Thursday, July 17, 2008

 

The Convention Con

Mojo recently posted an article asking if conventions are doomed -- especially in the fall out of the fiascos of Jumpcon and Fed Con USA over the last couple of months. I paid some attention to Jumpcon -- and I'm sorry, I never believed for a second that they'd be successful. They were unrealistically ambitious, and they seemed to be stuck in a time warp from the 1980s.

I think Mojo has a very good point -- the internet *has* changed the nature of fandom, and how conventions work. For years, I've noticed that new television shows don't tend to generate the "fan clubs" that I remember from my high school days. You don't NEED a local Doctor Who fan club when you can go over to the Doctor Who forum and get your Who geek on.

But there are still organizations that do good work -- even in the very difficult media-specific space. United Fan Con has been doing conventions in Massachusetts for 17 years, and they're trying to make something out of the Jumpcon disaster.

Some people think throwing conventions is easy -- get some guests in, and the fans will come. That's really not at all true. I think people want to get together face-to-face -- perhaps even more now, since you have connections with people that you mainly communicate with online. But it's not just "throw a bunch of guests together, get some merchandise, and go" -- you have to plan for more than that. And that's the problem with the people that think that they can make money on a convention -- you really can't. CONvergence is a great and successful fund raiser for the Minnesota Society for Interest in Science Fiction and Fantasy non-profit -- but it wouldn't be a successful business venture. You couldn't pay people enough to do the things they do for love...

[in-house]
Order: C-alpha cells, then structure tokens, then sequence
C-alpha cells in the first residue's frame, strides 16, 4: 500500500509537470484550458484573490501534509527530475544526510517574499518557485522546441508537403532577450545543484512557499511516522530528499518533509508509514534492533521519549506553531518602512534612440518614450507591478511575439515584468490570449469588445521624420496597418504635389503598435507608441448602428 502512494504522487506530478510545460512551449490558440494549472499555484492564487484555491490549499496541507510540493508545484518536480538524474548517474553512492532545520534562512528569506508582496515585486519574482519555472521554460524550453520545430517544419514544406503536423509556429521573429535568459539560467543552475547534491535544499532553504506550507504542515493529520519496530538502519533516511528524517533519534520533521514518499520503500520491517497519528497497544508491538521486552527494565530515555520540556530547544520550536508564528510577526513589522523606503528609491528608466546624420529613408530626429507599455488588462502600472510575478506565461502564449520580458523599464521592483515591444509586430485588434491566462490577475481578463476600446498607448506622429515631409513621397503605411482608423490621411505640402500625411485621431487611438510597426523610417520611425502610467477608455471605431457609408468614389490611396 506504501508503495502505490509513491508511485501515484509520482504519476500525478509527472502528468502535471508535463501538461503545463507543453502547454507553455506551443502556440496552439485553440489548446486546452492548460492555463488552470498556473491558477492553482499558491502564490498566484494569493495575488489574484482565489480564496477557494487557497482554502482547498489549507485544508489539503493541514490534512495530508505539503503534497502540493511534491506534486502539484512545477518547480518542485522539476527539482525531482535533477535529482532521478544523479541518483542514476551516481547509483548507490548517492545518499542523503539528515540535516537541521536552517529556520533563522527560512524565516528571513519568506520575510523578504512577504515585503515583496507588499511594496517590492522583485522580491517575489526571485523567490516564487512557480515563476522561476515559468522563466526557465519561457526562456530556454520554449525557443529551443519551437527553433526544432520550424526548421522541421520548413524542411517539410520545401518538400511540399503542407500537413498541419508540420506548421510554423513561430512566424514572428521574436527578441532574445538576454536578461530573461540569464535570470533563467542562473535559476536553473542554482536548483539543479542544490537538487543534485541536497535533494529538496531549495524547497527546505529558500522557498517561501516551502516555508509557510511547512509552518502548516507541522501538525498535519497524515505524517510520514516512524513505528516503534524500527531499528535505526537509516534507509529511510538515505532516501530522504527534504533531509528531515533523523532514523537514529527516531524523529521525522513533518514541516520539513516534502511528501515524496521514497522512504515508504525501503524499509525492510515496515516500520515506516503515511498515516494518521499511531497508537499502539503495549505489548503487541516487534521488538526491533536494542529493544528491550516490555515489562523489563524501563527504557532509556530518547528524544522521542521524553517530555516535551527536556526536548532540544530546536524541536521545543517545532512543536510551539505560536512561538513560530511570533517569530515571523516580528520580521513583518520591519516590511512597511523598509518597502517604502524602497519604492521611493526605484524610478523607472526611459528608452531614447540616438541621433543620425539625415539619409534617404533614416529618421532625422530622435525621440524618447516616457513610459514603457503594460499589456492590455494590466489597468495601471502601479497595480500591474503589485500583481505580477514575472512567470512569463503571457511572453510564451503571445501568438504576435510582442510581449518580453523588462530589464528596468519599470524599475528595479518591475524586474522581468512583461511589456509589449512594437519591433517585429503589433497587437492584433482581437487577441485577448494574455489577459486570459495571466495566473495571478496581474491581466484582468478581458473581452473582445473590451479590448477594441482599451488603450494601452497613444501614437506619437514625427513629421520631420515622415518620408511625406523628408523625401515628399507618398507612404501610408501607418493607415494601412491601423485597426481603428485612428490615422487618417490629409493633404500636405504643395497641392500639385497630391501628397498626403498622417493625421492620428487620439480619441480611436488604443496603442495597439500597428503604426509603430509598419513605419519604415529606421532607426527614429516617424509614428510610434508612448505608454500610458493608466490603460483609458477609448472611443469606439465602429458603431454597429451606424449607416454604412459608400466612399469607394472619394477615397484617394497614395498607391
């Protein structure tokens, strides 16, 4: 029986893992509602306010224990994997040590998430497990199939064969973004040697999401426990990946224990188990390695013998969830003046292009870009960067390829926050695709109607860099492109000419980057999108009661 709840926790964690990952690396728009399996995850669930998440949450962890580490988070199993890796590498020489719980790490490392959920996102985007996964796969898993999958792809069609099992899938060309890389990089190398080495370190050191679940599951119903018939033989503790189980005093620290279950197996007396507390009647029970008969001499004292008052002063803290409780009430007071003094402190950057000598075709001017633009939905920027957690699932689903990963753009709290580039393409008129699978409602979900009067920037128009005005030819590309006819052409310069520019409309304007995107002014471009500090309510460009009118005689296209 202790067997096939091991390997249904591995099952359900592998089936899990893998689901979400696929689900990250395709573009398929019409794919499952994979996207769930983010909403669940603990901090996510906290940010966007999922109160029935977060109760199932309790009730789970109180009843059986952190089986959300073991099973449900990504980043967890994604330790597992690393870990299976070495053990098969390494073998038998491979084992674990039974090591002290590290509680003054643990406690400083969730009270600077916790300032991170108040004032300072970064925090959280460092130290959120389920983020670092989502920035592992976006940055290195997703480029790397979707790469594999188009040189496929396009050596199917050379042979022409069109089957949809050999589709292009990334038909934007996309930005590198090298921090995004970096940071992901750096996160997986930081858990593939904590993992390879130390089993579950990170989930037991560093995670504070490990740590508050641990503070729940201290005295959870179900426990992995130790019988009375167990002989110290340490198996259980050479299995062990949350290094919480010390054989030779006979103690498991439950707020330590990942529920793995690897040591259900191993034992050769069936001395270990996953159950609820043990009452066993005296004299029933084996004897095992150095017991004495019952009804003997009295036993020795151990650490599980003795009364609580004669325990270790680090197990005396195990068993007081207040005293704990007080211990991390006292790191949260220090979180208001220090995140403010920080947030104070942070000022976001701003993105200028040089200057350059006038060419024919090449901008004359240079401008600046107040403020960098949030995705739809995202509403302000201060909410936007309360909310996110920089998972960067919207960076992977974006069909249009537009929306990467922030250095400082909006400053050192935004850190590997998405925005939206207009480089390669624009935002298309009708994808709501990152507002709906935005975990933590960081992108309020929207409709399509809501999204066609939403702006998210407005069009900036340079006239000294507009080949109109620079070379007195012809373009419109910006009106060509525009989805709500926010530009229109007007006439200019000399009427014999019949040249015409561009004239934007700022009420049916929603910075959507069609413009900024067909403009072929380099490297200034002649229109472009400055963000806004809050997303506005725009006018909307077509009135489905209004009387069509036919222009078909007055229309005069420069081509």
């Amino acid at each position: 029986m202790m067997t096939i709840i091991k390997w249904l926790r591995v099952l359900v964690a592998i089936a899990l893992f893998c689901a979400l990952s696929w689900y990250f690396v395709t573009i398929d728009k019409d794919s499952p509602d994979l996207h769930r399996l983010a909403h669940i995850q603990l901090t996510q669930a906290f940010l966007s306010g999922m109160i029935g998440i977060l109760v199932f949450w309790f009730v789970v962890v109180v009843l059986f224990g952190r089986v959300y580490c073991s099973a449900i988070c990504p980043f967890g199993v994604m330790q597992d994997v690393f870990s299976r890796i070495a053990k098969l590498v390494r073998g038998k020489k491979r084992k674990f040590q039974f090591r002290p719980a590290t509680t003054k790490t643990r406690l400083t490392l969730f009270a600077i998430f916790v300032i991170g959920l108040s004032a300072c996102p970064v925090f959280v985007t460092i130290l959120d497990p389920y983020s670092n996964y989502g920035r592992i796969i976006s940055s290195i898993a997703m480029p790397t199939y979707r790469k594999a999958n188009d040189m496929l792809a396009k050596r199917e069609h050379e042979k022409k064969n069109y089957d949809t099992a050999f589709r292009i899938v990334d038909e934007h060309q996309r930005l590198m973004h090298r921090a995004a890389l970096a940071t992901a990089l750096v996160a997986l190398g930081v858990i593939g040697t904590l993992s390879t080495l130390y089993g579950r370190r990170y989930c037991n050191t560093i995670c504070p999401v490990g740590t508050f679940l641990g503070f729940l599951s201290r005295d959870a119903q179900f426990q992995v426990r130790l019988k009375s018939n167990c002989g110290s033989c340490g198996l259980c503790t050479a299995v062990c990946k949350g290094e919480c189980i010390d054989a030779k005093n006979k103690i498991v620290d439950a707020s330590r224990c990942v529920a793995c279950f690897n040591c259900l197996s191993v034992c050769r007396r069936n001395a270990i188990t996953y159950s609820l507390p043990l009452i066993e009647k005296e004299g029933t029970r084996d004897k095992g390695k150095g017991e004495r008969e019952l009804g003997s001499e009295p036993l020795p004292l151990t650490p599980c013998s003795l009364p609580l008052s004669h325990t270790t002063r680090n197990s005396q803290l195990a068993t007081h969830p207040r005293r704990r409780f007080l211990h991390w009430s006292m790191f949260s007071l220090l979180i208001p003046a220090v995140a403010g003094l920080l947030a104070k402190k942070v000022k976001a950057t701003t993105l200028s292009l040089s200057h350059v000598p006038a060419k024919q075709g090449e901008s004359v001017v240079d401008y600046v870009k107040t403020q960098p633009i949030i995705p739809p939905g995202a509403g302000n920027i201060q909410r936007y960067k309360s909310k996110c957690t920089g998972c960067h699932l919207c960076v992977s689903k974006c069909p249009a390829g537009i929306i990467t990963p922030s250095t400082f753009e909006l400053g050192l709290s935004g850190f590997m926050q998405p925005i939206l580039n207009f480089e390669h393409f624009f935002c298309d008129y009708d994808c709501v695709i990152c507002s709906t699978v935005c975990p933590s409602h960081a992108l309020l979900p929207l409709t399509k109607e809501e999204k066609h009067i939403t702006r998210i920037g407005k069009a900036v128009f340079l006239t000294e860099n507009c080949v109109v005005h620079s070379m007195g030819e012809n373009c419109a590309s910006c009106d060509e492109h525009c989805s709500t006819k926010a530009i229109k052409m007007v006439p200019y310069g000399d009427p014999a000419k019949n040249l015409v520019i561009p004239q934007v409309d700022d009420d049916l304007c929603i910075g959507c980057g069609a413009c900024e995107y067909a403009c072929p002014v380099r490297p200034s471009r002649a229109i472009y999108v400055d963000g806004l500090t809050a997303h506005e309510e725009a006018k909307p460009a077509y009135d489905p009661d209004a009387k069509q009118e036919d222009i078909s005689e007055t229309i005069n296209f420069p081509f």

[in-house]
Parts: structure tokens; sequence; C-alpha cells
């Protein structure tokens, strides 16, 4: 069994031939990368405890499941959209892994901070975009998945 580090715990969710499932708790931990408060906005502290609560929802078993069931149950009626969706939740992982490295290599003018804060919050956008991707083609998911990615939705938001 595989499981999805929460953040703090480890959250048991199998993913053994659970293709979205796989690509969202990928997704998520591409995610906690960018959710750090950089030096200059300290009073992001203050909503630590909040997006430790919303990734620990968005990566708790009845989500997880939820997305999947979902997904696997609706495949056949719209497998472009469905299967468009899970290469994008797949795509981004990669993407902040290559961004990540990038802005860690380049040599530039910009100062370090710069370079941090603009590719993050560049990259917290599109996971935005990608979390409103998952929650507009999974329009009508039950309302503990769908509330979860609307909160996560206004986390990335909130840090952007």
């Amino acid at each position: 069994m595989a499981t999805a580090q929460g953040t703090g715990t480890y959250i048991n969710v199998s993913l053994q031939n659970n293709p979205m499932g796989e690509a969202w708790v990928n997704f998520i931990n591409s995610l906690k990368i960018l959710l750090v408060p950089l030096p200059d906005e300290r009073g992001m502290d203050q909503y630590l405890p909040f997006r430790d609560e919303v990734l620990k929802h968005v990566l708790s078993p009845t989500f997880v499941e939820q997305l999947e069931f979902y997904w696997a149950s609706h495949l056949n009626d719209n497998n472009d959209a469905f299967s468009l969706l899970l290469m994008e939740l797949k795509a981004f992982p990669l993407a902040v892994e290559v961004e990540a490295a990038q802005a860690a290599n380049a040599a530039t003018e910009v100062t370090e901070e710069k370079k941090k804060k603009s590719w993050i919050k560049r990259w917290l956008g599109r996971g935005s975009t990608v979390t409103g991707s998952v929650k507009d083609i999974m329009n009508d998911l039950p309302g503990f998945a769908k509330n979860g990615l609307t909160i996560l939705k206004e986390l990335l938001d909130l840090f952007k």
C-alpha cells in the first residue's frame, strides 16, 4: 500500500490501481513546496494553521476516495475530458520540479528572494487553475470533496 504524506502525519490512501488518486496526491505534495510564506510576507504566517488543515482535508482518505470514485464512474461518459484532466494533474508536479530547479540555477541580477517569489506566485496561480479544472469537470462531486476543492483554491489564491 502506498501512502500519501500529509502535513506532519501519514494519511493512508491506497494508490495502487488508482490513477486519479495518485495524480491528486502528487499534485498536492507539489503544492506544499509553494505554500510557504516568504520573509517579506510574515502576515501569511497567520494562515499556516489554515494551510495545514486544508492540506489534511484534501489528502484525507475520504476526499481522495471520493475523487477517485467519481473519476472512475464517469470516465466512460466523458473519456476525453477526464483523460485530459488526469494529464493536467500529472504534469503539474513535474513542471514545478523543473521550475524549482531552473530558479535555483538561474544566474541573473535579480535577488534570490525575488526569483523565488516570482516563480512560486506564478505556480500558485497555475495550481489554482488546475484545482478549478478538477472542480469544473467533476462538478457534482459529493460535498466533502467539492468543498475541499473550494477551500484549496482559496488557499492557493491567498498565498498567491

One of the things that I'm very proud about my involvement with CONvergence is that so many people do crazy things purely for the love of it all. It irritates me when some people try to exploit that -- and we've had the occasional person that don't understand the nature of volunteering, or take advantage of the organization and community in some fashion. And that makes one tempted to get cynical at times.

I don't think conventions are dying by any means -- certainly in the Twin Cities, I think we have more conventions in 2008 than any year I can remember. And really, it's not that they're that much smaller either -- both Anime Detour and CONvergence are over 3000 people now. And while there is some overlap in audience --- it's certainly more people attending a fan-run convention in 2008 in the Twin Cities than when Minicon was at it's peak fifteen years ago.

But the challenge for those of us organizing is this -- how do we make them relevant? What is the best way to make a dealer's room?

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